When most people think of workers’ compensation, they may imagine industrial workers losing fingers or hands to metal presses or back injuries caused by overexertion while lifting heavy fixtures or products. While this is certainly a substantial portion of the workplace injuries covered by workers’ compensation, occupational diseases are also part of the dangers that workers face on a continual basis, and that are covered under workers’ compensation insurance. This begs the following question: what constitutes an occupational disease?
South Carolina’s Workers’ Compensation Law
South Carolina law defines an occupational disease under Chapter 11 of the Workers’ Compensation Title. It is defined as a disease that arises out of and in the course of employment that is due to hazards that are in excess of those ordinarily incident to employment and are particular to the occupation in which the employee works. Put another way, it is a disease caused by excessive hazards that are caused by the specific job in question. A classic example of an occupational disease is typically cited as mesothelioma, a very rare cancer caused by asbestos. Only in very specific industries would the risk of exposure to asbestos be present and the disease itself is believed to be almost exclusively caused by asbestos exposure. An example of what is not an occupational disease would be, say, the flu, even though an outside worker might be able to argue that it was caused by repeated exposure to the outside elements. This is because millions of people catch the flu every year irrespective of their employment, so it is nearly impossible to show that, in this example, the exposure to the hazard was any greater in this line of work than in any other.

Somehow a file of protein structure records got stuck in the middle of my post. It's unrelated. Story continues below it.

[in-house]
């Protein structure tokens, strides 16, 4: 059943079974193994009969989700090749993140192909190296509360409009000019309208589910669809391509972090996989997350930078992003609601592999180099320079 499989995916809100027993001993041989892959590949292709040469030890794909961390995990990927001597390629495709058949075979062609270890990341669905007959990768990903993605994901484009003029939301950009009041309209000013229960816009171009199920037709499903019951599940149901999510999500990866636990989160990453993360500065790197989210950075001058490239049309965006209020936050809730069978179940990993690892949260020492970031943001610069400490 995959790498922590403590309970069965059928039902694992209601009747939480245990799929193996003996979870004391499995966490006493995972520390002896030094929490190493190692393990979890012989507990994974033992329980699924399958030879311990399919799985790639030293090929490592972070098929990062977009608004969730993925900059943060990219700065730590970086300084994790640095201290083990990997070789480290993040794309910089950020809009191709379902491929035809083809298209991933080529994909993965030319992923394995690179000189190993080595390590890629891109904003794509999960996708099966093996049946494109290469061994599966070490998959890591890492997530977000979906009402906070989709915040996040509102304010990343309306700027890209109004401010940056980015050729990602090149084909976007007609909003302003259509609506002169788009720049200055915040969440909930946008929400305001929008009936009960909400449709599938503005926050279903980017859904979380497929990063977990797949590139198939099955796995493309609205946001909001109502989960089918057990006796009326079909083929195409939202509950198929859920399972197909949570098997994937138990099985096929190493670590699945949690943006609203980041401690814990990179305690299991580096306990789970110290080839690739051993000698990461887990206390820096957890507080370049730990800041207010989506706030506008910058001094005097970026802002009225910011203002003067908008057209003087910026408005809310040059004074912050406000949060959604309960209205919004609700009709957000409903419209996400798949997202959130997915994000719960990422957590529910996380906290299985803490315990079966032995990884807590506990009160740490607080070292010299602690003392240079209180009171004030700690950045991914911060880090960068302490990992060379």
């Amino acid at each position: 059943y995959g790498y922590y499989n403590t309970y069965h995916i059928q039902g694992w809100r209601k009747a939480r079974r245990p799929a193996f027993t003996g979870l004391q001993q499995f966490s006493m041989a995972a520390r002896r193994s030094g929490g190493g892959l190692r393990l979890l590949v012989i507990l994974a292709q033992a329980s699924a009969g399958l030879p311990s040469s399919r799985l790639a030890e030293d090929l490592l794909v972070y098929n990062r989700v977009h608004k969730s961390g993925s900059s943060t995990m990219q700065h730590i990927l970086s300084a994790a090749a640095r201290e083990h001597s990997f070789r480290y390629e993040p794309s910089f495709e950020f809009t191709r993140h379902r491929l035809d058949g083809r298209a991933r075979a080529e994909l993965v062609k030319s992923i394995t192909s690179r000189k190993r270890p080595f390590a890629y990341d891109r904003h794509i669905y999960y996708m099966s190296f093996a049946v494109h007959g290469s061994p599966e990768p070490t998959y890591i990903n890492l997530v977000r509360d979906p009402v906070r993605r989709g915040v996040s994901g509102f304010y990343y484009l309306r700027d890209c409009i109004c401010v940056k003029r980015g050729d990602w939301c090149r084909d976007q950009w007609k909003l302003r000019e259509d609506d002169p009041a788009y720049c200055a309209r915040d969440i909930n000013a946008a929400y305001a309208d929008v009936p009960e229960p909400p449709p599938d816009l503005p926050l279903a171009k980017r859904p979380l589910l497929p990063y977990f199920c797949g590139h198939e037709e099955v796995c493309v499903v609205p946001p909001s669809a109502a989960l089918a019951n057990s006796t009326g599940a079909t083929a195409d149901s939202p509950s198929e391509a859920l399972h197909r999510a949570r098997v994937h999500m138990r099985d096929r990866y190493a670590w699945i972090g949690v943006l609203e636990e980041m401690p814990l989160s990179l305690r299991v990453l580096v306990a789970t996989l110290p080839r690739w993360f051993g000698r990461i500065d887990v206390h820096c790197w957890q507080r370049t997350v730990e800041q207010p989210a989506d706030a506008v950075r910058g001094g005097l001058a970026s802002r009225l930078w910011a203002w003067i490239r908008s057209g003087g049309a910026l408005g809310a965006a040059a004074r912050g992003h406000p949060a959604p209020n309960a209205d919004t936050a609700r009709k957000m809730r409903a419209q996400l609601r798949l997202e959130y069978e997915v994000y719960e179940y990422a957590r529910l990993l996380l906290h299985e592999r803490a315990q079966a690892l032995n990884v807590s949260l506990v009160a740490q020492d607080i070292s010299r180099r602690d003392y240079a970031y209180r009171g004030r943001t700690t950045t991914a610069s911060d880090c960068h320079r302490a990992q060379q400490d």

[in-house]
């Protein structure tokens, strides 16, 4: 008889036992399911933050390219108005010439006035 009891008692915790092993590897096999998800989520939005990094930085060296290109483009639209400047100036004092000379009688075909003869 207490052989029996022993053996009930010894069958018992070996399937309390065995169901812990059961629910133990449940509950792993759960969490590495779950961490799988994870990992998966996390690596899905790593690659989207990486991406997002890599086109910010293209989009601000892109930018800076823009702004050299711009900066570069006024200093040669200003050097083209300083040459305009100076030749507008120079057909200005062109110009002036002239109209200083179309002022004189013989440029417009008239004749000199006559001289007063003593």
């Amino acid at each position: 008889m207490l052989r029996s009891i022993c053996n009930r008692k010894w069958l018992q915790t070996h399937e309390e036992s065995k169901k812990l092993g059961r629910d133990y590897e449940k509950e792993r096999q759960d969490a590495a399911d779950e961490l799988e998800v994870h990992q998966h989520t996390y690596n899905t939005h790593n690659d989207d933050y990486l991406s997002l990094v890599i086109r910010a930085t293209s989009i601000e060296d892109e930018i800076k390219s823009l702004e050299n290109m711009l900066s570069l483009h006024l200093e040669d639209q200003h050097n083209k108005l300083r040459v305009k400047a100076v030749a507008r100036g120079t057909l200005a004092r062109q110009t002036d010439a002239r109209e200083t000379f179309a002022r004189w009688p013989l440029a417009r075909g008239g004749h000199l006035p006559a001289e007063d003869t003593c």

What Is Not An Occupational Disease?
Sometimes, it is easier to define what is not included in a definition than what is. Due to the express exclusions in the statute, occupational diseases fall into this category. Occupational diseases do not include diseases that:
- Do not occur directly and naturally from exposure to hazards that are peculiar to the particular employment;
- Result from exposure to outside climatic conditions;
- Are contagious diseases where the risk of exposure is no different outside of the employment;
- Are ordinary diseases to which the public is equally exposed;
- Are pulmonary, cardiac or circulatory system-related unless caused by introduction of foreign matter into the body or by gaseous pressure; or
- Are chronic diseases of the skeletal joints.
Therefore, arthritis, for example, is not typically considered an occupational disease. Obviously, each case is dependent on the facts and circumstances inherent with the individual situation but the statute is fairly clear regarding what is not included within the definition.
In dealing with medical diagnoses, it is important to have your own advocate in your corner. Workers’ compensation cases, especially those where occupational diseases are involved, can be very complex while the results of the disease itself can be catastrophic. If you find yourself injured or sick because of your workplace in Upstate South Carolina, you need the experience that Dan Pruitt brings to the courtroom. He has over 20 years of experience getting clients the results they deserve. Call the office today at (864) 232-4273 to set up your free initial consultation and put his skill to work for you.